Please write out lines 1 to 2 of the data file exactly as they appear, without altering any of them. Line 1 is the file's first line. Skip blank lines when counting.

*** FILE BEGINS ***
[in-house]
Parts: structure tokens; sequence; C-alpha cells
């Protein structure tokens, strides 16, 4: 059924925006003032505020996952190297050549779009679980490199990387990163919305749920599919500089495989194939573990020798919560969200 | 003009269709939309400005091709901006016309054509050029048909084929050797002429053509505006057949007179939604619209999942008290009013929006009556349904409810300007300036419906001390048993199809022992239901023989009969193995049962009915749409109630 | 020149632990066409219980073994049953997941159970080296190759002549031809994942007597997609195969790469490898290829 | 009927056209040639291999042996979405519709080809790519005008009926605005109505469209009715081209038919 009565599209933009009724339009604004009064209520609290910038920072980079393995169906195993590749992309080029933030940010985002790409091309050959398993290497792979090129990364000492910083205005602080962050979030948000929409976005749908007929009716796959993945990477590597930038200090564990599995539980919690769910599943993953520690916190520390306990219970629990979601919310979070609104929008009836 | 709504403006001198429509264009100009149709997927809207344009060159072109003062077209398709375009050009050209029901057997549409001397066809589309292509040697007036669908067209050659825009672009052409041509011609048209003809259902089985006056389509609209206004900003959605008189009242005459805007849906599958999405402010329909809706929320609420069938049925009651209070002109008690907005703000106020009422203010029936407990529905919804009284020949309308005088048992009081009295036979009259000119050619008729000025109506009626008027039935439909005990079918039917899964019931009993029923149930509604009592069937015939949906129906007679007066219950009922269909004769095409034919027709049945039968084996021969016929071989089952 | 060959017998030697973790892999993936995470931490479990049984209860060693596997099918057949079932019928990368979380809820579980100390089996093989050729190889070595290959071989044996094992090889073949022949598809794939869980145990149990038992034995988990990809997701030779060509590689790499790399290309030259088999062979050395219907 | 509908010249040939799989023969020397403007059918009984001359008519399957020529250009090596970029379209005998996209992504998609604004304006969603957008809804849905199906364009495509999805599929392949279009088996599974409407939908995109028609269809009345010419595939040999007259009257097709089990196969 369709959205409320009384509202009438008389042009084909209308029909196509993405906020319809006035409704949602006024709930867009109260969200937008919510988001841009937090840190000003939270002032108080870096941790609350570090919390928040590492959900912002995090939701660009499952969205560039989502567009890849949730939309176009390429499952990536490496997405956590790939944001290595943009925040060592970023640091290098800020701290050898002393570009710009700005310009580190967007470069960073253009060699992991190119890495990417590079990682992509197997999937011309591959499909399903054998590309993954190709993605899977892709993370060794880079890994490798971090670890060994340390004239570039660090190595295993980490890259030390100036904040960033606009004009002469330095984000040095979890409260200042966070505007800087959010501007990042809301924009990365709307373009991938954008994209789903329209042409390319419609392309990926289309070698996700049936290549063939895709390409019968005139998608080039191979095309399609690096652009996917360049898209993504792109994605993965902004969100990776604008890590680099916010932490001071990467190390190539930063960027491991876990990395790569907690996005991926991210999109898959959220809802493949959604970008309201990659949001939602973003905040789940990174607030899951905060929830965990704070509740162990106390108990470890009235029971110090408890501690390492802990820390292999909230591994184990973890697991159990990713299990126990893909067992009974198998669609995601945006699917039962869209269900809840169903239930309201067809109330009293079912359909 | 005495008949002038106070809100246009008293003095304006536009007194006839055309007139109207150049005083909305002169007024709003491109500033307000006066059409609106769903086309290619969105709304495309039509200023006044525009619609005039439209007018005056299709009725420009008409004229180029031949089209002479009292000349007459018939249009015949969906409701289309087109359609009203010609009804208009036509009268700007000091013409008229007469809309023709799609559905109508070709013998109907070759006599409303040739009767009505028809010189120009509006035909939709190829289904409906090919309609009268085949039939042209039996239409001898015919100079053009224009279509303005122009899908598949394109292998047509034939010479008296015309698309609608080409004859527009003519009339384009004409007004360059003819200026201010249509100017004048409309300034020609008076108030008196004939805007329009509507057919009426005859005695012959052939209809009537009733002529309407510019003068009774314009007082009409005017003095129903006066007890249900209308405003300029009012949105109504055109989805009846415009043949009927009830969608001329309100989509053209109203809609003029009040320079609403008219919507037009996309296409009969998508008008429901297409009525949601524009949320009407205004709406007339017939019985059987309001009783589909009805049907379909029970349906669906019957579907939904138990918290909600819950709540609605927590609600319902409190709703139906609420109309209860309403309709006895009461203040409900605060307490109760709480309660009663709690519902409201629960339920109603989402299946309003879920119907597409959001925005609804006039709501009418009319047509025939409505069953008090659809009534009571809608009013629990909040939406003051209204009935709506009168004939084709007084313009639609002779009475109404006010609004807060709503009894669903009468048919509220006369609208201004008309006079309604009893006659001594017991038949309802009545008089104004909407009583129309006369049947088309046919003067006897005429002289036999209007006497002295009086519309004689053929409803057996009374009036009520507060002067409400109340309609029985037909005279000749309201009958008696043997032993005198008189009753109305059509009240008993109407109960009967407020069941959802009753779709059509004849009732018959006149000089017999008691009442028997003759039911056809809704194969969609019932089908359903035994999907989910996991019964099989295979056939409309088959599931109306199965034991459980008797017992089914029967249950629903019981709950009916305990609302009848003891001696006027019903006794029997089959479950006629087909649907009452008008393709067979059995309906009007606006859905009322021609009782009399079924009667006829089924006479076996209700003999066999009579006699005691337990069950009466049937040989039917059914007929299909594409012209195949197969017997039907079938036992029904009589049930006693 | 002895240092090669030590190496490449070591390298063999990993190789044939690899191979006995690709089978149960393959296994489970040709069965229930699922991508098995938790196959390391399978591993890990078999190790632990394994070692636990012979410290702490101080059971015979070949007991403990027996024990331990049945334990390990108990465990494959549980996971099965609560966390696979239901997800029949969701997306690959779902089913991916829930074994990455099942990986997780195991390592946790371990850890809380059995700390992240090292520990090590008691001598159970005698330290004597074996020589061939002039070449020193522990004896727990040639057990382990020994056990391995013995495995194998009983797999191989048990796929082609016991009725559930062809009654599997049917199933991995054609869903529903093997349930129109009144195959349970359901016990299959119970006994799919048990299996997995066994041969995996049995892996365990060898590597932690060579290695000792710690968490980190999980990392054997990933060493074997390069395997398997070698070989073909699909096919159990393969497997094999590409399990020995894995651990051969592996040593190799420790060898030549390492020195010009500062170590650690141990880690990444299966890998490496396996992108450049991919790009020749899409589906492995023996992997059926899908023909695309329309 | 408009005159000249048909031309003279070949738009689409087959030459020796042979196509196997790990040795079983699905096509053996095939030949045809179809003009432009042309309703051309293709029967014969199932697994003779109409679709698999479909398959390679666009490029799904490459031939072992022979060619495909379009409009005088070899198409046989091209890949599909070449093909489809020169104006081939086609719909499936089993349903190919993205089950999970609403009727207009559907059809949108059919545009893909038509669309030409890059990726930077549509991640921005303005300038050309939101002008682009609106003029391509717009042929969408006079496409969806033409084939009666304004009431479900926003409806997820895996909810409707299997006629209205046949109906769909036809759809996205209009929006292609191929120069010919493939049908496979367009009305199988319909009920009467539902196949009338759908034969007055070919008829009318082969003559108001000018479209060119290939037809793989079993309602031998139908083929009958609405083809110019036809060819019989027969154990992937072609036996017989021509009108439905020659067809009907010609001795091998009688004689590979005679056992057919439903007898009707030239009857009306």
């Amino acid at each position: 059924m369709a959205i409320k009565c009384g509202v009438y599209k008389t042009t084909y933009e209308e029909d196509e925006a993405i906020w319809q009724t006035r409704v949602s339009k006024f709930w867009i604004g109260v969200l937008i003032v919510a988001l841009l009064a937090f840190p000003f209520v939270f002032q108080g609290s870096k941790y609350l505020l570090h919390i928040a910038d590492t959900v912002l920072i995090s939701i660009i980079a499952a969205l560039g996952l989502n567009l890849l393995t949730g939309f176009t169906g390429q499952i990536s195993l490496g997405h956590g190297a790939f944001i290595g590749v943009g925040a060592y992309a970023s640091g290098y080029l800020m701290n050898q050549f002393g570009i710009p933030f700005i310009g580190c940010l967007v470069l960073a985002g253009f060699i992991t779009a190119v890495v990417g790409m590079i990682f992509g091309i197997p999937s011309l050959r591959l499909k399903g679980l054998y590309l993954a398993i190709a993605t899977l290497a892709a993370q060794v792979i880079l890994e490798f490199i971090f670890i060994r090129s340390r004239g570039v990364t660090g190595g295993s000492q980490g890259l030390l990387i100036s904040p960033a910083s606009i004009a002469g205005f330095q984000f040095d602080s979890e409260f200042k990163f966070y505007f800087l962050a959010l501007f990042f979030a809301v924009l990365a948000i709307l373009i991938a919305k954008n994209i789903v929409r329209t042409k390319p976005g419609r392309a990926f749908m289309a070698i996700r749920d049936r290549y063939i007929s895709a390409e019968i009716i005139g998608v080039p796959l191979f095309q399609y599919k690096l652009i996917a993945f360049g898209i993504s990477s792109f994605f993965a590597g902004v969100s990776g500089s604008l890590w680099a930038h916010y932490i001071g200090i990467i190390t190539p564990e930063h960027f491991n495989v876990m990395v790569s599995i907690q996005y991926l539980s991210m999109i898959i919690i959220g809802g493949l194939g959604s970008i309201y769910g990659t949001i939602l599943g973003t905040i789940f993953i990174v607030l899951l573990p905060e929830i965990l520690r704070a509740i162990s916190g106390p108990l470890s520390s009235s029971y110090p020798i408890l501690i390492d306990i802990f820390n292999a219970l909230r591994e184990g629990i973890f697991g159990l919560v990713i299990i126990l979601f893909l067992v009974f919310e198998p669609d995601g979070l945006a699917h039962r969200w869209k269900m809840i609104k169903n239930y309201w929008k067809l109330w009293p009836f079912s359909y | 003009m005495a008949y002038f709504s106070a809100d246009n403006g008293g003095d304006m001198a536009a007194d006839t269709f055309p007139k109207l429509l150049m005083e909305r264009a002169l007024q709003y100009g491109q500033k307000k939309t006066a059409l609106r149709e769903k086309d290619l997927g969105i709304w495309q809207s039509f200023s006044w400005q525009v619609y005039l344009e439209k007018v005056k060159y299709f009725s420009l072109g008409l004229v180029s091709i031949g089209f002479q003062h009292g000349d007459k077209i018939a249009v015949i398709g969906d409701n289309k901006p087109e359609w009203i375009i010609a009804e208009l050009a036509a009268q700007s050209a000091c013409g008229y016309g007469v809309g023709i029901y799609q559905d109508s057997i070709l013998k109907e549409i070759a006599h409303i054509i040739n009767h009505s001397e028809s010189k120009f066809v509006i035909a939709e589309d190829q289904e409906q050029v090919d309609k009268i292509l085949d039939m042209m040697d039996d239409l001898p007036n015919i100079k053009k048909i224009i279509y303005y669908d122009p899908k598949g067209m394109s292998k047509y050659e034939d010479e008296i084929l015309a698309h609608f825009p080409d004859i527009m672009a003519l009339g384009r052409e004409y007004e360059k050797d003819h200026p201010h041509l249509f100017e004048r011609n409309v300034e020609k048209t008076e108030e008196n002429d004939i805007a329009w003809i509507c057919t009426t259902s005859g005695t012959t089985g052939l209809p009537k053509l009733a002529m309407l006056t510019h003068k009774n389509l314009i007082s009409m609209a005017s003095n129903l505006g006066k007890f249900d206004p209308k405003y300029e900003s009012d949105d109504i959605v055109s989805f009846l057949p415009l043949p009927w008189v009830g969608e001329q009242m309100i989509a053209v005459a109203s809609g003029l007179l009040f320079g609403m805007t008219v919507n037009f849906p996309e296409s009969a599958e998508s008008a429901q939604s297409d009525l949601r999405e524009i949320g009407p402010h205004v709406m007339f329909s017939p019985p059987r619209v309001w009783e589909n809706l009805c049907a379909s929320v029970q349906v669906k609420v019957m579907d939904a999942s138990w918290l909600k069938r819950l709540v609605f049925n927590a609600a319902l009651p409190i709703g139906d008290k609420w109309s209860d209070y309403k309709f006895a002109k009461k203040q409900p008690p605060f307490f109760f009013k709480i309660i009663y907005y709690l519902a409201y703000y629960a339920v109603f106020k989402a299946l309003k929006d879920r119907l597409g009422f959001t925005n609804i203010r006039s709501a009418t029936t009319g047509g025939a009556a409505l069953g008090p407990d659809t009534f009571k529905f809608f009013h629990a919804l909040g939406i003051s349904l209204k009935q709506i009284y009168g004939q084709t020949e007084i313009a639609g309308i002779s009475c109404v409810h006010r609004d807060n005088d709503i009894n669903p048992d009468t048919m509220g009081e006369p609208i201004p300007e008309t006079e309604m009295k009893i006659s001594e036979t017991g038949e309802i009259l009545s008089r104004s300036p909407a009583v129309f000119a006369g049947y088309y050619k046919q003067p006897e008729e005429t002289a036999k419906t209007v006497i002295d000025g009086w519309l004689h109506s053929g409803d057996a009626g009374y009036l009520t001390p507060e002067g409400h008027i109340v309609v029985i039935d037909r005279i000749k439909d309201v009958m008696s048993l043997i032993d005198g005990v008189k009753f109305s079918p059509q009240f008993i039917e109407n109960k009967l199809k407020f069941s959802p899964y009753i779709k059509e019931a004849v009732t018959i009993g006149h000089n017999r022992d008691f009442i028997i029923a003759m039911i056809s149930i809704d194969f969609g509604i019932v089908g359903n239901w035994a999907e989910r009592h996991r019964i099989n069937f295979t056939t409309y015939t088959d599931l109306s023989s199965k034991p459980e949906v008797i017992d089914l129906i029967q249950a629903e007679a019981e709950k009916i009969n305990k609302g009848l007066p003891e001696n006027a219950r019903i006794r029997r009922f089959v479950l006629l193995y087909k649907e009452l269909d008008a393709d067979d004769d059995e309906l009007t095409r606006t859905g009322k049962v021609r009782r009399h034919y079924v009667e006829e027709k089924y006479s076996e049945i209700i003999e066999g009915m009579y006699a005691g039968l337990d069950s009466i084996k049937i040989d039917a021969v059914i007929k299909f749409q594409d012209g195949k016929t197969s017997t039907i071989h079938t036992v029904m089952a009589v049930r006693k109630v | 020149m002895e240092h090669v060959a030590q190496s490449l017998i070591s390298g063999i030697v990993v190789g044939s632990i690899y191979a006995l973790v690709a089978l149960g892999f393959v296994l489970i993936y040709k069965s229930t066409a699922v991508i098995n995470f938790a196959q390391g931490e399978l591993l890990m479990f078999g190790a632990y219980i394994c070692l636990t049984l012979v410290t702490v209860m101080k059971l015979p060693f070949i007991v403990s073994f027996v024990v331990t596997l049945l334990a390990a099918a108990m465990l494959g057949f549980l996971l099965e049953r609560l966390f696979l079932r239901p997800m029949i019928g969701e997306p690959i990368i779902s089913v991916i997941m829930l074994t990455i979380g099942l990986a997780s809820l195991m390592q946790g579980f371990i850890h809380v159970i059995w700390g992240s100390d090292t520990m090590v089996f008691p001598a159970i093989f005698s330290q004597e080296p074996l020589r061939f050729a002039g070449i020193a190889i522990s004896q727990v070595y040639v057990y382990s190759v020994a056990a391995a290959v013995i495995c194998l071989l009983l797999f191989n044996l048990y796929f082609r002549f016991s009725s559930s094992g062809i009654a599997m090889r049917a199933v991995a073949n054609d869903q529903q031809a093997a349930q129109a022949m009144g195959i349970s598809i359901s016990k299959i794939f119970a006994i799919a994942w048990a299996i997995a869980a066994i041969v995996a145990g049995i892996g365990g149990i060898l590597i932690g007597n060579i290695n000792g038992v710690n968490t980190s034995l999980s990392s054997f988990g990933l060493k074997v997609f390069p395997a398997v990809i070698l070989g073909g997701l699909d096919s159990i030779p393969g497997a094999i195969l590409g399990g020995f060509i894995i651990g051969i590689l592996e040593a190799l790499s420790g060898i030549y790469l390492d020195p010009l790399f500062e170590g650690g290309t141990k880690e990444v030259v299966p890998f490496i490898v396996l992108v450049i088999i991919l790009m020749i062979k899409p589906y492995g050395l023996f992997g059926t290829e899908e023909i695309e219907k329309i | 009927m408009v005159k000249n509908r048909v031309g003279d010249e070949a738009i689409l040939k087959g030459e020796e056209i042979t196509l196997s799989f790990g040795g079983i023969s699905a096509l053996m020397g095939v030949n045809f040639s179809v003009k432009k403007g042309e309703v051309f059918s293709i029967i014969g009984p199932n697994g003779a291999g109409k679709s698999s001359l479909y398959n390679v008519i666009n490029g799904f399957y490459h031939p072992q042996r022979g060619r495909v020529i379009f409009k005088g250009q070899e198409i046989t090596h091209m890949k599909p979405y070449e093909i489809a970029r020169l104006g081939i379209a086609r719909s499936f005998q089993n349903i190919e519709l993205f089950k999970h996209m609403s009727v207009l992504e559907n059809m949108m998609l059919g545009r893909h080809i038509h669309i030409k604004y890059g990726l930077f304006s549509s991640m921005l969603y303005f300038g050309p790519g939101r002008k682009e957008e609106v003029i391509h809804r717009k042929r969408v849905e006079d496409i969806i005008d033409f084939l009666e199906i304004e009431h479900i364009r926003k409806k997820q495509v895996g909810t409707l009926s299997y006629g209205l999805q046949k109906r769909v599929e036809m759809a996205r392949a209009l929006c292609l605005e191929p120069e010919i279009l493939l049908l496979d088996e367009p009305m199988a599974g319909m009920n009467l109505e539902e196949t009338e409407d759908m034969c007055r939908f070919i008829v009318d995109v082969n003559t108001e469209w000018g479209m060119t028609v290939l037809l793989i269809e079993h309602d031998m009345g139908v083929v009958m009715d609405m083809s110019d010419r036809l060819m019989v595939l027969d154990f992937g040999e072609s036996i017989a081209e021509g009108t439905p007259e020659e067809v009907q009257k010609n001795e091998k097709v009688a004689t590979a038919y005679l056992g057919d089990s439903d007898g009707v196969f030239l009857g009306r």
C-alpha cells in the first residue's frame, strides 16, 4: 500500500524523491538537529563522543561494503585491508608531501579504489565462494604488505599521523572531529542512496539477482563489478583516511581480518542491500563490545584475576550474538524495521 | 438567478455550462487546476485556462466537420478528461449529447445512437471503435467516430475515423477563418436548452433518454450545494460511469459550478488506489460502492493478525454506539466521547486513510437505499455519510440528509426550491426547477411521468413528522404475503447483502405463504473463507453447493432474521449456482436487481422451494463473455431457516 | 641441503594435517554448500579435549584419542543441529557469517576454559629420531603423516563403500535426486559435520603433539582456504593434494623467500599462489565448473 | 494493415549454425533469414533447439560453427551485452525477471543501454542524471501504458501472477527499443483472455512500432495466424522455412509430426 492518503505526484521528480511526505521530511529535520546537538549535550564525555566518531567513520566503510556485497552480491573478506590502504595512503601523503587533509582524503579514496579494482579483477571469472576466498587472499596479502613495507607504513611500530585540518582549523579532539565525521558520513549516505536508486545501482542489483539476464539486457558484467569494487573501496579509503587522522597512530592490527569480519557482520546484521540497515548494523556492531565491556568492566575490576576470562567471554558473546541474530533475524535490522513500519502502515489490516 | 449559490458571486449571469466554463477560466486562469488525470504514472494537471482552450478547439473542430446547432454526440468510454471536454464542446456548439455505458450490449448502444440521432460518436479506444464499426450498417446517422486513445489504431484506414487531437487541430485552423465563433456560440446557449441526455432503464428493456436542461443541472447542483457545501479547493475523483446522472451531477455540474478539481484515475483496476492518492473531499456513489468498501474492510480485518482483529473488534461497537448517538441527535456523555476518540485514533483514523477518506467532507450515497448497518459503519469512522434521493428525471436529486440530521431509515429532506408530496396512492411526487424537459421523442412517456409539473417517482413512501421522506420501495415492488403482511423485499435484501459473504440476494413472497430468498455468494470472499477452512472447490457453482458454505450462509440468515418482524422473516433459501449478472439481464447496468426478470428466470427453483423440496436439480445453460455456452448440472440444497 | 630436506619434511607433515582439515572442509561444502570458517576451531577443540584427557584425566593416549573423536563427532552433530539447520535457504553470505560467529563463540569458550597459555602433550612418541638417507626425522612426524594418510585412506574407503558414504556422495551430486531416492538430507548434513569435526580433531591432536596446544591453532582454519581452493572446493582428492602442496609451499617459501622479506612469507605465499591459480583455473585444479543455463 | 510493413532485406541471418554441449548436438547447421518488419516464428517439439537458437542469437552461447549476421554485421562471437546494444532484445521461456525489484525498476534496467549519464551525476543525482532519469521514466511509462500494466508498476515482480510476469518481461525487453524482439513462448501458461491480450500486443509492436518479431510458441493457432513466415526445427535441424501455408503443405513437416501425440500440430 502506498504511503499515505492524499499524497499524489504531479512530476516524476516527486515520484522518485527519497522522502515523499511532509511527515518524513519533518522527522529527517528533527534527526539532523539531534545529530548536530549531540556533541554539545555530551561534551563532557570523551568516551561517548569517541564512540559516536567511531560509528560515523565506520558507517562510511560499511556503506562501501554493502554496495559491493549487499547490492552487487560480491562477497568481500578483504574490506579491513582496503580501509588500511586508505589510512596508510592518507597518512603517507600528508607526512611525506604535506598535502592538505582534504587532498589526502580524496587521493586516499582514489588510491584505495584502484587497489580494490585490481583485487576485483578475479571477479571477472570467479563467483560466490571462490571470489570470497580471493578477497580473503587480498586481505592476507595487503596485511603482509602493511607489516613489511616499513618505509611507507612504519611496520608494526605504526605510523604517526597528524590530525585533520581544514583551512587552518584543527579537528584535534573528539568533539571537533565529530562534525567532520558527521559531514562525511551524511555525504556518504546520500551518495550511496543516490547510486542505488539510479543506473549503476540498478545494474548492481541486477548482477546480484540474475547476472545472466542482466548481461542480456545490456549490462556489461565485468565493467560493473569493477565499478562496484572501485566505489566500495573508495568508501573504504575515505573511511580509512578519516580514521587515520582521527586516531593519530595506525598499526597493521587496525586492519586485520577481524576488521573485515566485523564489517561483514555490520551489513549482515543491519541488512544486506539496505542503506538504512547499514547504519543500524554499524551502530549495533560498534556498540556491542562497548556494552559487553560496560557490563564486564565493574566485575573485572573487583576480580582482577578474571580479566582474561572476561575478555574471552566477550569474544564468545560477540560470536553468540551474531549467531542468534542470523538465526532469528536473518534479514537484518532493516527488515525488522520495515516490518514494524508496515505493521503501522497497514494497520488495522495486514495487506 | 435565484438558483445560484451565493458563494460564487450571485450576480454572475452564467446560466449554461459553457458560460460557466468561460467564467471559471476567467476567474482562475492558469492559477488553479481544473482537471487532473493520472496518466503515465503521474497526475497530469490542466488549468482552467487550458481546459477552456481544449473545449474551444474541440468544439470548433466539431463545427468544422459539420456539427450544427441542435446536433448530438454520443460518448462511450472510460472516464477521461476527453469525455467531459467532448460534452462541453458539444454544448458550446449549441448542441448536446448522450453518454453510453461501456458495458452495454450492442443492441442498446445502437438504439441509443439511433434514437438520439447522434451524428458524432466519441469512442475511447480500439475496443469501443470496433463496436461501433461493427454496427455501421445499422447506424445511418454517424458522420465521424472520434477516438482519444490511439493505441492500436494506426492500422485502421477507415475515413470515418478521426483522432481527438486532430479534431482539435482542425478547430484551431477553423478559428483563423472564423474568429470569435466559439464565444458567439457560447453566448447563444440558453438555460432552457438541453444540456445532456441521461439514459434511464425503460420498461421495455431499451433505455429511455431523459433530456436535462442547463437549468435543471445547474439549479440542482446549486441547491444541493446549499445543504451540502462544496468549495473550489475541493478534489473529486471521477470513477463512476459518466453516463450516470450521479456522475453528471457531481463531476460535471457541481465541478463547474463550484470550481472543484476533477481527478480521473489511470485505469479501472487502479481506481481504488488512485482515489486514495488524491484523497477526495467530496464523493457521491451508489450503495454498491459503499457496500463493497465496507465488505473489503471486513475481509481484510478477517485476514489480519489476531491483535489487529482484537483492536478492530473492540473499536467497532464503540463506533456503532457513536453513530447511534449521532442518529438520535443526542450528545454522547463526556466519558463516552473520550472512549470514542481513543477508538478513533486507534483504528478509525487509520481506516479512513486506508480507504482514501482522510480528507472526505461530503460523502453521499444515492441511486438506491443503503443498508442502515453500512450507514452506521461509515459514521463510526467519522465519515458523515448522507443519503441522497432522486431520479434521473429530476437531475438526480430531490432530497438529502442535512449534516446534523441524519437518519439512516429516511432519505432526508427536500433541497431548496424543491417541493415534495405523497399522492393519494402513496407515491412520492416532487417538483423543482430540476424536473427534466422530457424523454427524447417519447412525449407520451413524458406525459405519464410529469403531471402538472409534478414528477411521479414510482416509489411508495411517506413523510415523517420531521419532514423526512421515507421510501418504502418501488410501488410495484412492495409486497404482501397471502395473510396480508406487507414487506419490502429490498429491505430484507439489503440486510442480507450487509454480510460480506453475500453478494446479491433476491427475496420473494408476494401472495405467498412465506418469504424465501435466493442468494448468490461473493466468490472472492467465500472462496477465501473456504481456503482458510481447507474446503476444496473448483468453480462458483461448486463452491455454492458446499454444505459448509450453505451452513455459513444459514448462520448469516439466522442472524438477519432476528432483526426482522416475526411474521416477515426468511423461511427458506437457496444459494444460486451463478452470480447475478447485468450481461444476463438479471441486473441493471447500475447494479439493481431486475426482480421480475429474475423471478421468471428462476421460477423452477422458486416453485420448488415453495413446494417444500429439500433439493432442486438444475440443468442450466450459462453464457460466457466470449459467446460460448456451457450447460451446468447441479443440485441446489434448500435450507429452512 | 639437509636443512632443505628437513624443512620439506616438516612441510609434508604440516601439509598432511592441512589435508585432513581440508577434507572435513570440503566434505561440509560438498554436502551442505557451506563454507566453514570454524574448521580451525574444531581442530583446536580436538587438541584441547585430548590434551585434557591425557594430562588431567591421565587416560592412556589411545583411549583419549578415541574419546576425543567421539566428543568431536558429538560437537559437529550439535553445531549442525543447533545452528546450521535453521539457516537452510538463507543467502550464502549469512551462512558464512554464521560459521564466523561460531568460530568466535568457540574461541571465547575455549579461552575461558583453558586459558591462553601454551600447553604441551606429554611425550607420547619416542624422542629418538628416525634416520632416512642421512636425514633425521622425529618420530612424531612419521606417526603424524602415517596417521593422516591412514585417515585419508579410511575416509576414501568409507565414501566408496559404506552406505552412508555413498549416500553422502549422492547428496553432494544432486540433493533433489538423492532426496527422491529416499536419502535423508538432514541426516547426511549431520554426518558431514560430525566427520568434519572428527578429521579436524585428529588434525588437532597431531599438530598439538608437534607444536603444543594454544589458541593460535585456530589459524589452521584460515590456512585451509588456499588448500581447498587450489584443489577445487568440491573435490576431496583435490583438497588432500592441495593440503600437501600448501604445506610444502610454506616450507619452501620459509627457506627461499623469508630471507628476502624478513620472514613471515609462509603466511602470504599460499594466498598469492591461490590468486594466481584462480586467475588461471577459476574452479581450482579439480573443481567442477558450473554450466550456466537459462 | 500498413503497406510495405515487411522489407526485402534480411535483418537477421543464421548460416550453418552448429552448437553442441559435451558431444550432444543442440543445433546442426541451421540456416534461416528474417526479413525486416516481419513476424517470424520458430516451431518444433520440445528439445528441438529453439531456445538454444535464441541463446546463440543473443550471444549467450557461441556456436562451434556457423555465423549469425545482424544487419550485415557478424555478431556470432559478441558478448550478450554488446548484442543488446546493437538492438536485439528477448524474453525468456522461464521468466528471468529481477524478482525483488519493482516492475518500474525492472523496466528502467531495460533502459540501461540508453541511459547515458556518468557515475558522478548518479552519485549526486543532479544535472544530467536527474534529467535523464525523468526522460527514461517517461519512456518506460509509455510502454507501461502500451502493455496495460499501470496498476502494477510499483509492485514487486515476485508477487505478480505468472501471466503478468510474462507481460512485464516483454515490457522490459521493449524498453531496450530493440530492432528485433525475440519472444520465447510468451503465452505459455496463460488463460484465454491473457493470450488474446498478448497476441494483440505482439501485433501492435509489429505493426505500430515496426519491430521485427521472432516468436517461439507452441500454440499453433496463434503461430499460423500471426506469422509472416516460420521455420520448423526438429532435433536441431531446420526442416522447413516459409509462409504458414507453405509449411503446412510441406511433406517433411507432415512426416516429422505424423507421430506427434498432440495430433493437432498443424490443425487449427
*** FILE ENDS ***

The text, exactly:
[in-house]
Parts: structure tokens; sequence; C-alpha cells